February 2021 Newsletter

Hello again everyone!

Life has been a whirlwind since my last update. We found out that we have to move, again, which set me off on a housing crisis/breakthrough (more details in a blog post below). The result of all of this upheaval is that I got hired for the exact job that I wanted: a carpenter’s assistant for a successful building company where the owners are nice, the pay is good, and the buildings I’ll help to create are energy efficient, non-toxic, and sometimes use natural materials! I kind of can’t believe it, but at the same time it seems like “of course! This is the natural progression towards your goal.”

Because this perfect job is 3 hours away from our current home, in the next month or so we’ll be moving from dear little Paonia to the comparative metropolis of Gunnison. Gunnison has more people and stores (and jobs), but it doesn’t have my Paonia friends or the same laid-back, close-knit, synchronistic vibe. I’ll miss it, but I’ll definitely be visiting and I’ll get to drive around amagnificentcanyon or one of the world’s largestaspen groves when I do, so at least there’s that. 

And! Please join us for the first Community Chat online event, this coming Monday 3/15 @ 8pm EST, on the topic of Art & Activism. Details below:

The (Housing) Odyssey | Recommended Reading | 1st Community Chat!  
Art vs. Creativity | Till Next Time

The (Housing) Odyssey

Since finishing college in 2008, I have moved 21 times across 4 states (including 3 cross-county moves) and 10 cities. And now we have to move again, for the 5th time in 15 months. Frankly, I’ve had enough. I got taken with the idea of buying land NOW and building NOW, so that we could have a good place to live FOREVER, even though it’s much sooner than I had planned on and I don’t have the skills or the means to do that yet. Read more

Recommended Reading

Here are all the books I’ve been diving into during my house-planning frenzy. I highly recommend them if you’re at all interested in designing a space for yourself based on your unique needs, using earth to build, learning more about alternative building options, or living and interacting more in harmony with the earth.

 * * * * * * * * * * * * * * * * * * *

“The North Carolina Mutual Life Insurance agent promised to fly from Mercy to the other side of Lake Superior at three o’clock. Two days before the event was to take place he tacked a note on the door of his little yellow house:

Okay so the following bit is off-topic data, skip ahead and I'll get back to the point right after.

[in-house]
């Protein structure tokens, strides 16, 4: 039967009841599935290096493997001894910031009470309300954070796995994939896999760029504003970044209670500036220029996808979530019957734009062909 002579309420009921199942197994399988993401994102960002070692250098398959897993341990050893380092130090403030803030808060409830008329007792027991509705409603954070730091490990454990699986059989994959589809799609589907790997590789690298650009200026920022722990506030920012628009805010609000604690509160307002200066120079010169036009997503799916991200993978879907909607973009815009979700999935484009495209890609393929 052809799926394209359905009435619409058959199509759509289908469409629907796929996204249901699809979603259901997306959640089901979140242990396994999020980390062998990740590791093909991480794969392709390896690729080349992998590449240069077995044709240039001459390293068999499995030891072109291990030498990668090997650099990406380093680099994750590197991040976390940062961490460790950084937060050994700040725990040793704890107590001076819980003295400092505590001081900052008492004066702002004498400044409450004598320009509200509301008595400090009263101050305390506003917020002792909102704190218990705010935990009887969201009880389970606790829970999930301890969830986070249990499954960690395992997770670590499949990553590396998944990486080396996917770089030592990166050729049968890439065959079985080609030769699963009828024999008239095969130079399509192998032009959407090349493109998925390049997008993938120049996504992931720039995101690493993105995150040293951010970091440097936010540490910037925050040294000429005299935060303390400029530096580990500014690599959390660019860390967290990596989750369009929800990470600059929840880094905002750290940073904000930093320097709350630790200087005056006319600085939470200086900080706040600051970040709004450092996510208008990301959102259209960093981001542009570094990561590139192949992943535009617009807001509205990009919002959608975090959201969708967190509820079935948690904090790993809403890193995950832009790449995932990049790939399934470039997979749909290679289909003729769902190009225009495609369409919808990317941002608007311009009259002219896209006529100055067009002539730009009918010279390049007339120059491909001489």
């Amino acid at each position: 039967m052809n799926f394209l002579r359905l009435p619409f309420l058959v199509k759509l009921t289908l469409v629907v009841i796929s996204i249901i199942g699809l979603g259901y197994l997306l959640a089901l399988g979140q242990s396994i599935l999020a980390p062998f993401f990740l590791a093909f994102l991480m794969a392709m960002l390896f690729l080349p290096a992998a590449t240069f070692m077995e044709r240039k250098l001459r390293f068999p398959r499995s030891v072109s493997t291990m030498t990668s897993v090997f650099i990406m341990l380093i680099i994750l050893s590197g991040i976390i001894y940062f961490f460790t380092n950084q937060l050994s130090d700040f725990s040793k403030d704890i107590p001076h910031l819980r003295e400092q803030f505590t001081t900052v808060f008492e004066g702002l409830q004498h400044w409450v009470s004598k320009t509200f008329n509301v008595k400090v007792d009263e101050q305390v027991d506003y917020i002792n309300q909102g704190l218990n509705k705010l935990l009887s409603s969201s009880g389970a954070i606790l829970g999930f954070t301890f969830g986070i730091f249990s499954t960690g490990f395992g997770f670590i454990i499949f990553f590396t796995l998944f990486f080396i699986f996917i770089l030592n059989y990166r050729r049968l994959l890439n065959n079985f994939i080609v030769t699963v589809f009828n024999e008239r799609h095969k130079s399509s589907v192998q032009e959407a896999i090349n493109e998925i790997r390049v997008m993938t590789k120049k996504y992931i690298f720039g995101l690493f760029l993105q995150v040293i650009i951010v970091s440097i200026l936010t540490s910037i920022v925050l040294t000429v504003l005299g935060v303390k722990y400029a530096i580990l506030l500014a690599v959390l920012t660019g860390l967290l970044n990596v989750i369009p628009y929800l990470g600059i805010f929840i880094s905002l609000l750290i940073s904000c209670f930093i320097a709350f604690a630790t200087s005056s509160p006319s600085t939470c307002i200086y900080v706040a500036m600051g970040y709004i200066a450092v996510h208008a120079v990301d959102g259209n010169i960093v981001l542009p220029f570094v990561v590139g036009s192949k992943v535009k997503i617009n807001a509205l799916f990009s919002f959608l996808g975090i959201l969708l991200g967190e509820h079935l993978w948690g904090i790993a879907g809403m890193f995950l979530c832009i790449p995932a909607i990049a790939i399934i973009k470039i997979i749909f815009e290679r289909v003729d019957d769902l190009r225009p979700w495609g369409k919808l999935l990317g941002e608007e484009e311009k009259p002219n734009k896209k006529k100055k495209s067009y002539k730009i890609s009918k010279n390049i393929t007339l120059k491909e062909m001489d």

At 3:00 p.m. on Wednesday the 18th of February,
1931, I will take off from Mercy and fly away
on my own wings. Please forgive me. I loved you all.
(signed) Robert Smith, Ins. agent

      Mr. Smith didn’t draw as big a crowd as Lindbergh had four years earlier–not more than forty or fifty people showed up–because it was already eleven o’clock in the morning, on the very Wednesday he had chosen for his flight, before anybody read the note. At that time of day, during the middle of the week, word-of-mouth news just lumbered along. Children were in school; men were at work; and most of the women were fastening their corsets and getting ready to go see what tails or entrails the butcher might be giving away. Only the unemployed, the self-employed, and the very young were available–deliberately available because they’d heard about it, or accidentally available because they happened to be walking at that exact moment in the shore end of Not Doctor Street, a name the post office did not recognize. Town maps registered the street as Mains Avenue, but the only colored doctor in the city had lived and died on that street, and when he moved there in 1896 his patients took to calling the street, which none of them lived in or near, Doctor Street. Later, when other Negroes moved there, and when the postal service became a popular means of transferring messages among them, envelopes from Louisiana, Virginia, Alabama, and Georgia began to arrive addressed to people at house numbers on Doctor Street. The post office workers returned these envelopes or passed them onto the Dead Letter Office. Then in 1918, when colored men were being drafted, a few gave their address at the recruitment office as Doctor Street. In that way, the name acquired a quasi-official status. But not for long. Some of the city legislators, whose concern for appropriate names and maintenance of the city’s landmarks was the principal part of their political life, saw to it that “Doctor Street” was never used in any official capacity. And since they knew that only Southside residents kept it up, they had notices posted in the stores, barbershops, and restaurants in that part of the city saying that the avenue running northerly and southerly from Shore Road fronting the lake to the junction of routes 6 and 2 leading to Pennsylvania, and also running parallel to and between Rutherford Avenue and Broadway, had always been and would always be known as Mains Avenue and not Doctor Street.